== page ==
WASHINGTON -- A super PAC supporting Newt Gingrich began airing TV and radio ads Thursday attacking Mitt Romney for his career in the private equity world.
The 30-second and 60-second TV ads label Romney, the former Massachusetts governor, a "corporate raider" and calls his company, Bain Capital, "more ruthless than Wall Street."
It quotes a number of people who claim to have lost their jobs after their companies were acquired by Bain, which Romney led from 1984 through 1998.
"He pulled the rug out from under our plant," one man says. Another man says, "Mitt Romney and them guys, they don't care who I am."
And the 30-second ad closes with a woman saying, "I feel that is the man that destroyed us."
Some had speculated that the super PAC, Winning Our Future, might not run the ads, given the enormous backlash that had come from all corners of the conservative movement against the criticisms.
But Winning Our Future spokesman Rick Tyler, a former Gingrich aide, said that the ads began running at 11 a.m. in South Carolina, which holds its primary on Jan. 21.
Winning Our Future has set aside $3.4 million to spend on TV ads in South Carolina, but Tyler would not say how much of that is going toward running the ads hitting Bain.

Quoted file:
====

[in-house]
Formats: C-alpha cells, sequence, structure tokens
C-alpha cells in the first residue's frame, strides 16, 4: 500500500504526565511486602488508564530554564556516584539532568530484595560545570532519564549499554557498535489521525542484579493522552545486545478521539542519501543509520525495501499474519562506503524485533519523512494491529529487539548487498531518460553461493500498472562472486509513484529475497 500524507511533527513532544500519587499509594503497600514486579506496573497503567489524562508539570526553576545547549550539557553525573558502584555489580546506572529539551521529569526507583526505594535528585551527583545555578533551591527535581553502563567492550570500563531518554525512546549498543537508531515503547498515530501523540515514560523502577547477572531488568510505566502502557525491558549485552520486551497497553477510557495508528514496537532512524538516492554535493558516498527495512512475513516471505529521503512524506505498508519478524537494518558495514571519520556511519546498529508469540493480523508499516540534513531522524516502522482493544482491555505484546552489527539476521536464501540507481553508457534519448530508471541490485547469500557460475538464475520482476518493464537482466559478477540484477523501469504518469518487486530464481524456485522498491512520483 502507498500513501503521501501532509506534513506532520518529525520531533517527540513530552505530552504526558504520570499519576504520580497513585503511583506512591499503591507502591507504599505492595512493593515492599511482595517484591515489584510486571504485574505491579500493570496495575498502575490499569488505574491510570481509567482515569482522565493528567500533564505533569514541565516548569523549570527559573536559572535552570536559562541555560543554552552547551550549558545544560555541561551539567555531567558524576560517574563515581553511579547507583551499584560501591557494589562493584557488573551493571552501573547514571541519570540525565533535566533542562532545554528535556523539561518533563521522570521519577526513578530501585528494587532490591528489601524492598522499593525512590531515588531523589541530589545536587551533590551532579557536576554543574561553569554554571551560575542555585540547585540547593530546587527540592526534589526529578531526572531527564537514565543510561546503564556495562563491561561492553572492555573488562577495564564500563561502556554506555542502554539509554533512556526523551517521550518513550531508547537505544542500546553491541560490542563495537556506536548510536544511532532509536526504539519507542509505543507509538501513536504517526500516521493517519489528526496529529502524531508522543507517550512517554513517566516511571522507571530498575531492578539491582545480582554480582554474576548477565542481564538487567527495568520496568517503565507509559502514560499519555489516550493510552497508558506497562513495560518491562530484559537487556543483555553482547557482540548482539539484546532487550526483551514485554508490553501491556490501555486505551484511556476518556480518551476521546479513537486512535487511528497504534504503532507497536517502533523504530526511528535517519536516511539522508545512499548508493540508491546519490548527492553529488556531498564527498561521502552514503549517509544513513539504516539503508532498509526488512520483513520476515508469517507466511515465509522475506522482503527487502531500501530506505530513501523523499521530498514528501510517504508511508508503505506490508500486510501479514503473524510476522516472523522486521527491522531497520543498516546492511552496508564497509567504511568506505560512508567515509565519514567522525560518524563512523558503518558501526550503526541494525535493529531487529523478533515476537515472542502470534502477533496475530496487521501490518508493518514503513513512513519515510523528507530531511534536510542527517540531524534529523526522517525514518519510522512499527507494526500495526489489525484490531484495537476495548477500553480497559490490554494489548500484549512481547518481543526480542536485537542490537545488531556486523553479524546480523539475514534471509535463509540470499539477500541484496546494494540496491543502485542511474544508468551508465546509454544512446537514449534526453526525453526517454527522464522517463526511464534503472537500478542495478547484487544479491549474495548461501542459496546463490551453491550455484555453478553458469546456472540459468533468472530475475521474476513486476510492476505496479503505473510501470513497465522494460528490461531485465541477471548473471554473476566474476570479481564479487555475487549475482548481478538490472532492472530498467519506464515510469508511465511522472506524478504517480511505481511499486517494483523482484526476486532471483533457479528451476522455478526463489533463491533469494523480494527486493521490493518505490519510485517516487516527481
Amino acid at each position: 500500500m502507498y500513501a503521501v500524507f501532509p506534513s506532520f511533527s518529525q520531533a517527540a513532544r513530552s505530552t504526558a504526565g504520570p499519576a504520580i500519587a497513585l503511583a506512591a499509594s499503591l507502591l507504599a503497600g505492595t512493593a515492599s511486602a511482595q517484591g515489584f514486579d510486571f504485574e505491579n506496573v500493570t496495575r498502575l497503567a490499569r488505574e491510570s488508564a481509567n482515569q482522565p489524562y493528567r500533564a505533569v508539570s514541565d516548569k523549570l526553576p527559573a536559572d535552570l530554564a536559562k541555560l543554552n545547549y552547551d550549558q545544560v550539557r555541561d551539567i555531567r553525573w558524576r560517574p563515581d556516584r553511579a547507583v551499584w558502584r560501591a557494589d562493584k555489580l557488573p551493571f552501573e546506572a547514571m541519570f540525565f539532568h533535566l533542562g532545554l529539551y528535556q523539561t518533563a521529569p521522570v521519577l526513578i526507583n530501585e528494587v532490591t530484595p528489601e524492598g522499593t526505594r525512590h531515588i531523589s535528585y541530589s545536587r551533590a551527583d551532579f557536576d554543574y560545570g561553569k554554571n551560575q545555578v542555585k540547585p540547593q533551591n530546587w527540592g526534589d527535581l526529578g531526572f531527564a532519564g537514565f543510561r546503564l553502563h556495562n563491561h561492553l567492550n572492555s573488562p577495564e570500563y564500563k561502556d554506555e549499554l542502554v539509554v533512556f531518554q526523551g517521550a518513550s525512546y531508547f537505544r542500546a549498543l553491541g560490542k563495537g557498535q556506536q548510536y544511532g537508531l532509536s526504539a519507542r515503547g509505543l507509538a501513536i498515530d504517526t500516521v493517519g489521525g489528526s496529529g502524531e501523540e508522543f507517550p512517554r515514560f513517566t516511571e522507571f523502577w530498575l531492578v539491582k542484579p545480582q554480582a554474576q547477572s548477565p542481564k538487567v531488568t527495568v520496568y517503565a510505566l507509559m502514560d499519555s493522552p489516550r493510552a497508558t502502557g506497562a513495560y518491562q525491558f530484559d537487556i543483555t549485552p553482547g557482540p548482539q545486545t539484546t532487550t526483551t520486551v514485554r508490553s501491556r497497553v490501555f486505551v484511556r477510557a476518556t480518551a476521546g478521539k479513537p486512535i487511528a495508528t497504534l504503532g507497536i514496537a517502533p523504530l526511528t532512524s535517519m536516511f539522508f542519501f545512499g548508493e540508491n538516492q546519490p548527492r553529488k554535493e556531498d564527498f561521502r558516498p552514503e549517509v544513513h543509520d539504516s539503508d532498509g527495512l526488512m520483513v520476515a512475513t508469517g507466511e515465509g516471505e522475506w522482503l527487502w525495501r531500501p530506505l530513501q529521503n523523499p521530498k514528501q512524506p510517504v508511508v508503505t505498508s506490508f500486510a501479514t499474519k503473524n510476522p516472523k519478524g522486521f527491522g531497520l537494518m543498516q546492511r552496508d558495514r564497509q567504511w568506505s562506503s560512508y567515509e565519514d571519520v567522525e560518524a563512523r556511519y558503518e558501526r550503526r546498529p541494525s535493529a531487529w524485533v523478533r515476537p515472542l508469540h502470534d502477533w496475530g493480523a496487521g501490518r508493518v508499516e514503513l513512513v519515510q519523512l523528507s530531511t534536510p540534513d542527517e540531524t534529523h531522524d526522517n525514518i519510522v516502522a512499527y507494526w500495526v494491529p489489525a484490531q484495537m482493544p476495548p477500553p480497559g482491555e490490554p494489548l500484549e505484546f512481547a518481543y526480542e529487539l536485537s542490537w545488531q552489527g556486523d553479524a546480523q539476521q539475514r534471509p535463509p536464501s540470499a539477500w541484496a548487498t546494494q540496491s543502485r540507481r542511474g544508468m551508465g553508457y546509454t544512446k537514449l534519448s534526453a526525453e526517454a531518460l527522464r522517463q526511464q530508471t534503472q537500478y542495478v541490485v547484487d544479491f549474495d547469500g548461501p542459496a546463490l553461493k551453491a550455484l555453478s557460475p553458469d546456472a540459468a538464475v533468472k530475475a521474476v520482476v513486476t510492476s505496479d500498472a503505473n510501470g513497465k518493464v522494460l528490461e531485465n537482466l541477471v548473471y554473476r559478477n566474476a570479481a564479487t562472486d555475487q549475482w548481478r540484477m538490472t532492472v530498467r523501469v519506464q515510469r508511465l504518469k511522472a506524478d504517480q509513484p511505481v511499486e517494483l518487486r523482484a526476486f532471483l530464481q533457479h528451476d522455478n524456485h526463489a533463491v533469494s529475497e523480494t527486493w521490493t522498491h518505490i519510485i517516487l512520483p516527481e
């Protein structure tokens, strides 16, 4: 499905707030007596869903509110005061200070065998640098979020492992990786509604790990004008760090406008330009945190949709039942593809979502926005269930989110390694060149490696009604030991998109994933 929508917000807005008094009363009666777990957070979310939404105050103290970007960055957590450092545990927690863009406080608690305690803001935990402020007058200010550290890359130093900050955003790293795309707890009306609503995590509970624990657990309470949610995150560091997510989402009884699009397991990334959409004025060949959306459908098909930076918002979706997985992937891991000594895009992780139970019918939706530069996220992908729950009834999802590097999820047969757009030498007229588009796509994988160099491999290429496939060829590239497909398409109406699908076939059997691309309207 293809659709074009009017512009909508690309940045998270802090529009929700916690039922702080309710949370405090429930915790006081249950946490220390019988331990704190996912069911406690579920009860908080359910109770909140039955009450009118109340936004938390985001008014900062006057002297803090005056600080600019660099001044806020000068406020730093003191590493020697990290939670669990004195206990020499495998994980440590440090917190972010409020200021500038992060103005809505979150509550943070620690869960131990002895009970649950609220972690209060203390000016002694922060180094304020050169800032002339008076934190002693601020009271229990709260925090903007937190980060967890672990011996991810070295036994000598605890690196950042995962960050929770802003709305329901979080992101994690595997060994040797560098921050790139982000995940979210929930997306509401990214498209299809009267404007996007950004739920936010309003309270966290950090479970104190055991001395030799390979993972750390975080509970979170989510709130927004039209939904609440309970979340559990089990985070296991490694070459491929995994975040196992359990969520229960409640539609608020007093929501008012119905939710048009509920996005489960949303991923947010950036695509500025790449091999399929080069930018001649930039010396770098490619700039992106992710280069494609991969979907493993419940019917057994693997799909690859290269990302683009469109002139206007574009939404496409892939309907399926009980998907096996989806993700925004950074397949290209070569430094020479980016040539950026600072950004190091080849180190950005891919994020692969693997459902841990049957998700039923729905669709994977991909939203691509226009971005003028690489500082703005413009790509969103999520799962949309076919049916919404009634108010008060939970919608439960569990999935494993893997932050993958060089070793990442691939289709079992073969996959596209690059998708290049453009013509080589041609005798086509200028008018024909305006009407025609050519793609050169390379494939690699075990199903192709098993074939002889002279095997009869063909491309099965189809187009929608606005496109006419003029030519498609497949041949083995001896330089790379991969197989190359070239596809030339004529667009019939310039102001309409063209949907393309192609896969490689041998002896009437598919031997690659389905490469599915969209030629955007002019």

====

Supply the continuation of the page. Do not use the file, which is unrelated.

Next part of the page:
Update: 7:10 p.m. Romney spokeswoman Andrea Saul sent HuffPost a statement responding to the ads:
"It is sad to see Speaker Gingrich and his allies so desperate to try and revive his campaign that they've resorted to blatant falsehoods and fabrications," Saul said. "These facts have been proven untrue and Speaker Gingrich himself said the ads should be taken down."
Saul sent along a clip of Gingrich saying in a radio interview that a portion of the super PAC's 28-minute film attacking Romney from which the ads were created is wrong. One of the women says Romney "has 15 homes," which is inaccurate.
"It is not accurate, and if that’s true they should take down the ad," Gingrich told WRKO's Howie Carr. "And I'm glad to say publicly they should take that out of the ad if that's in the ad.”
Of course, the 30-second and 60-second ads airing on TV don't include that assertion, and so Gingrich will have to clarify whether he is calling on the super PAC to pull its TV spots, or whether he wants it to pull the 28-minute film off the Web, or neither of those things.
Saul also sent along a report from CNN Money that highlights numerous other inaccuracies in the anti-Romney film.
Gingrich spokesman R.C. Hammond told HuffPost, "We acknowledge that Romney does not own 16 homes, and our suggestion is for either the group to correct it, or perhaps they could put up a flashing banner that says the Romneys only own four homes."
Hammond sidestepped questions of whether the film should be taken down entirely if, as the CNN Money column indicates, it is shot through with inaccuracies. He directed questions about the film to Tyler.
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